Only true aquatic plants or marsh/bog plants that are naturally "programmed" to live submerged partially or totally are suitable in aquaria. Among the latter I am thinking of swords (Echinodorus species), crypts (Cryptocoryne species), Anubias
, etc., that in their habitats usually (though not always) live half the year emersed (when they all flower) and half submersed (the rainy or flood season). They adapt to fully-submersed cultivation (as in the aquarium) very well. These mostly produce different types of leaves when grown submersed from emersed, and this is the reason most terrestrial plants will not last submersed.
The structure of the leaf is vastly different; terrestrial plants have heavier, thicker leaves because they must conserve water while allowing respiration (exchange of gases). Aquatic plants have much thinner leaves that generally do not stand up out of water because they lack the strength of structure; their purpose is to allow free assimilation of nutrients from the surrounding water, as well as the exchange of gasses (oxygen/CO2) via water. Their cell structure is quite different.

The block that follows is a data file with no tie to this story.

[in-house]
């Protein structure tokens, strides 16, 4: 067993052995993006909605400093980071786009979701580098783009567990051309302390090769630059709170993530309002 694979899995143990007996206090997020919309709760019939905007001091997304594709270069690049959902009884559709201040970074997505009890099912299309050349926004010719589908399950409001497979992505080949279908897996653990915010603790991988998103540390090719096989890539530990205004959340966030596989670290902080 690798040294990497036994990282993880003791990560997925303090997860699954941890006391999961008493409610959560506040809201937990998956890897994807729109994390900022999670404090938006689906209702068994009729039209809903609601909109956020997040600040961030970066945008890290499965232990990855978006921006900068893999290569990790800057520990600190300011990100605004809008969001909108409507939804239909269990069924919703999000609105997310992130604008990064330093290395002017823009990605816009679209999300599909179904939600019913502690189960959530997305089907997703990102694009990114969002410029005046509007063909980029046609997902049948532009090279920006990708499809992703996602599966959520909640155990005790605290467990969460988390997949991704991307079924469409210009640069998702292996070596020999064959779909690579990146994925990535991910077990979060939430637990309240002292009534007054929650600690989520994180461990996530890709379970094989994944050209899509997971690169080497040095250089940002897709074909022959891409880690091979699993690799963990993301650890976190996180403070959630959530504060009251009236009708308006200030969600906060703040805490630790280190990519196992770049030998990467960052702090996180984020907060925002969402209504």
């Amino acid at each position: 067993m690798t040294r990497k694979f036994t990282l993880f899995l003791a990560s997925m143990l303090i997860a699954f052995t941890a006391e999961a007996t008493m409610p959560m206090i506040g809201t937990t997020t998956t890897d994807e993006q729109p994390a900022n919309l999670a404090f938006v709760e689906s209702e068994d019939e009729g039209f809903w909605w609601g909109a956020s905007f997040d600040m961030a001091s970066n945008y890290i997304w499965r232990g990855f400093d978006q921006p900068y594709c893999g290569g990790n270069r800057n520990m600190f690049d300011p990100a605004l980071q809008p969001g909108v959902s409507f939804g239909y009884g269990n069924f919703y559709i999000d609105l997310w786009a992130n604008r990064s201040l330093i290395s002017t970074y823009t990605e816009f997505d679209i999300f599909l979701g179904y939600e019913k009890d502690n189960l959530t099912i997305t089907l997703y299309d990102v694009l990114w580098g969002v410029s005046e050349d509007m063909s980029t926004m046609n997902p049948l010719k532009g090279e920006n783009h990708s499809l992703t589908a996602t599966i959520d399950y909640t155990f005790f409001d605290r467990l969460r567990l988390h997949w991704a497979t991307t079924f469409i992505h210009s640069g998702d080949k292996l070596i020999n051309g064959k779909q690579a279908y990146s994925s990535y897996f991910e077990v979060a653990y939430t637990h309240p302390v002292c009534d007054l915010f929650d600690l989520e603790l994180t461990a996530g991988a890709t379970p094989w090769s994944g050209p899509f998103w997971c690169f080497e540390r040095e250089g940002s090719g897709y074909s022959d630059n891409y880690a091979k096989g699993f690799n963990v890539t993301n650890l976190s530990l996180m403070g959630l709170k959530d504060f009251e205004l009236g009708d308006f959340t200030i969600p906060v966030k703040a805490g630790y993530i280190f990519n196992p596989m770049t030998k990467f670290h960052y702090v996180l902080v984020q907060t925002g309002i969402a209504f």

Most true terrestrial plants will, if attempts are made to grow them submersed, rot completely within a fairly short period.